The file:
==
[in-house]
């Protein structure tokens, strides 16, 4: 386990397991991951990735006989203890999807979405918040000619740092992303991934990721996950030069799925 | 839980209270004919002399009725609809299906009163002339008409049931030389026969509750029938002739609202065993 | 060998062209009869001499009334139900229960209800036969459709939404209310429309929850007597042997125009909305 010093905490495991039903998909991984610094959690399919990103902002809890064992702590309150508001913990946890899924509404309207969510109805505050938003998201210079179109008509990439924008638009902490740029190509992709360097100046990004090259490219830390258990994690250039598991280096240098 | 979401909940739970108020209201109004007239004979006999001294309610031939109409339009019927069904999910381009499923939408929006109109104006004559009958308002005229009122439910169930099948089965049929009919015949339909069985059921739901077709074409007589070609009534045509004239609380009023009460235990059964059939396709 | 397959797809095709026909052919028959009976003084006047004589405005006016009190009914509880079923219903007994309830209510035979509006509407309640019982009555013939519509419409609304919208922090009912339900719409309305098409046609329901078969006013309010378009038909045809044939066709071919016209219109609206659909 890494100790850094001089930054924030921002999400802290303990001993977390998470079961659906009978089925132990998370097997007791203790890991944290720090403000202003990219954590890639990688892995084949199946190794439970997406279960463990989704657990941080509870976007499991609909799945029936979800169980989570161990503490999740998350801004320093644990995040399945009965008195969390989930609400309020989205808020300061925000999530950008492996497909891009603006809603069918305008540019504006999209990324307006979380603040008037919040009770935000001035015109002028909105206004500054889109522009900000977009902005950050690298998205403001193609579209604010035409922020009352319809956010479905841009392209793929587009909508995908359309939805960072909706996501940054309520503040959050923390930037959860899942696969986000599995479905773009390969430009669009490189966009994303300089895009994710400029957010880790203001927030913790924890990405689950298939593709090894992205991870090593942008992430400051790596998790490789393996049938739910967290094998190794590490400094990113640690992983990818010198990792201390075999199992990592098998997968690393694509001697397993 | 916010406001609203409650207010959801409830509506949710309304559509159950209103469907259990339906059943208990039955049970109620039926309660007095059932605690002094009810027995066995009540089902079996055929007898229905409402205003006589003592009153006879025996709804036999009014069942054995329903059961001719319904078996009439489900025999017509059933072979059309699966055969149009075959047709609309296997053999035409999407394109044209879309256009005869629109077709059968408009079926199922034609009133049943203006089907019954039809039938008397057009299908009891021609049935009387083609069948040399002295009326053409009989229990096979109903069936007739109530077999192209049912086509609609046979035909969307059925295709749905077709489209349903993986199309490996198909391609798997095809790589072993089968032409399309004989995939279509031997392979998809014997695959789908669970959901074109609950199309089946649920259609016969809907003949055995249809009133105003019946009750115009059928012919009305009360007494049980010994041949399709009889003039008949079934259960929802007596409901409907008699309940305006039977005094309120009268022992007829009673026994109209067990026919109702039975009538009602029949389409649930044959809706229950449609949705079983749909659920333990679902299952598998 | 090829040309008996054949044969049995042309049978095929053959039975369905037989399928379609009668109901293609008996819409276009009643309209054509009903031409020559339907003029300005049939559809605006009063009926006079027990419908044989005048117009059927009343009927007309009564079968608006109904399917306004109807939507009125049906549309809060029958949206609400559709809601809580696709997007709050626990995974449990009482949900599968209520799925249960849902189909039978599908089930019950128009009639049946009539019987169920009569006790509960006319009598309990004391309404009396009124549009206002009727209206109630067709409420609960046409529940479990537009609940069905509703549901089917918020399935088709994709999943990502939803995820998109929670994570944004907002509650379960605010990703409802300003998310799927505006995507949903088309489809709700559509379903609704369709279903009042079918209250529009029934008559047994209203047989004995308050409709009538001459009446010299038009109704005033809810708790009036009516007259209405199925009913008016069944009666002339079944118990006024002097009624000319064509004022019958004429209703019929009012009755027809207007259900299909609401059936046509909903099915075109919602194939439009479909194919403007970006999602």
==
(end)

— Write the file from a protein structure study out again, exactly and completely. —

[in-house]
């Protein structure tokens, strides 16, 4: 386990397991991951990735006989203890999807979405918040000619740092992303991934990721996950030069799925 | 839980209270004919002399009725609809299906009163002339008409049931030389026969509750029938002739609202065993 | 060998062209009869001499009334139900229960209800036969459709939404209310429309929850007597042997125009909305 010093905490495991039903998909991984610094959690399919990103902002809890064992702590309150508001913990946890899924509404309207969510109805505050938003998201210079179109008509990439924008638009902490740029190509992709360097100046990004090259490219830390258990994690250039598991280096240098 | 979401909940739970108020209201109004007239004979006999001294309610031939109409339009019927069904999910381009499923939408929006109109104006004559009958308002005229009122439910169930099948089965049929009919015949339909069985059921739901077709074409007589070609009534045509004239609380009023009460235990059964059939396709 | 397959797809095709026909052919028959009976003084006047004589405005006016009190009914509880079923219903007994309830209510035979509006509407309640019982009555013939519509419409609304919208922090009912339900719409309305098409046609329901078969006013309010378009038909045809044939066709071919016209219109609206659909 890494100790850094001089930054924030921002999400802290303990001993977390998470079961659906009978089925132990998370097997007791203790890991944290720090403000202003990219954590890639990688892995084949199946190794439970997406279960463990989704657990941080509870976007499991609909799945029936979800169980989570161990503490999740998350801004320093644990995040399945009965008195969390989930609400309020989205808020300061925000999530950008492996497909891009603006809603069918305008540019504006999209990324307006979380603040008037919040009770935000001035015109002028909105206004500054889109522009900000977009902005950050690298998205403001193609579209604010035409922020009352319809956010479905841009392209793929587009909508995908359309939805960072909706996501940054309520503040959050923390930037959860899942696969986000599995479905773009390969430009669009490189966009994303300089895009994710400029957010880790203001927030913790924890990405689950298939593709090894992205991870090593942008992430400051790596998790490789393996049938739910967290094998190794590490400094990113640690992983990818010198990792201390075999199992990592098998997968690393694509001697397993 | 916010406001609203409650207010959801409830509506949710309304559509159950209103469907259990339906059943208990039955049970109620039926309660007095059932605690002094009810027995066995009540089902079996055929007898229905409402205003006589003592009153006879025996709804036999009014069942054995329903059961001719319904078996009439489900025999017509059933072979059309699966055969149009075959047709609309296997053999035409999407394109044209879309256009005869629109077709059968408009079926199922034609009133049943203006089907019954039809039938008397057009299908009891021609049935009387083609069948040399002295009326053409009989229990096979109903069936007739109530077999192209049912086509609609046979035909969307059925295709749905077709489209349903993986199309490996198909391609798997095809790589072993089968032409399309004989995939279509031997392979998809014997695959789908669970959901074109609950199309089946649920259609016969809907003949055995249809009133105003019946009750115009059928012919009305009360007494049980010994041949399709009889003039008949079934259960929802007596409901409907008699309940305006039977005094309120009268022992007829009673026994109209067990026919109702039975009538009602029949389409649930044959809706229950449609949705079983749909659920333990679902299952598998 | 090829040309008996054949044969049995042309049978095929053959039975369905037989399928379609009668109901293609008996819409276009009643309209054509009903031409020559339907003029300005049939559809605006009063009926006079027990419908044989005048117009059927009343009927007309009564079968608006109904399917306004109807939507009125049906549309809060029958949206609400559709809601809580696709997007709050626990995974449990009482949900599968209520799925249960849902189909039978599908089930019950128009009639049946009539019987169920009569006790509960006319009598309990004391309404009396009124549009206002009727209206109630067709409420609960046409529940479990537009609940069905509703549901089917918020399935088709994709999943990502939803995820998109929670994570944004907002509650379960605010990703409802300003998310799927505006995507949903088309489809709700559509379903609704369709279903009042079918209250529009029934008559047994209203047989004995308050409709009538001459009446010299038009109704005033809810708790009036009516007259209405199925009913008016069944009666002339079944118990006024002097009624000319064509004022019958004429209703019929009012009755027809207007259900299909609401059936046509909903099915075109919602194939439009479909194919403007970006999602």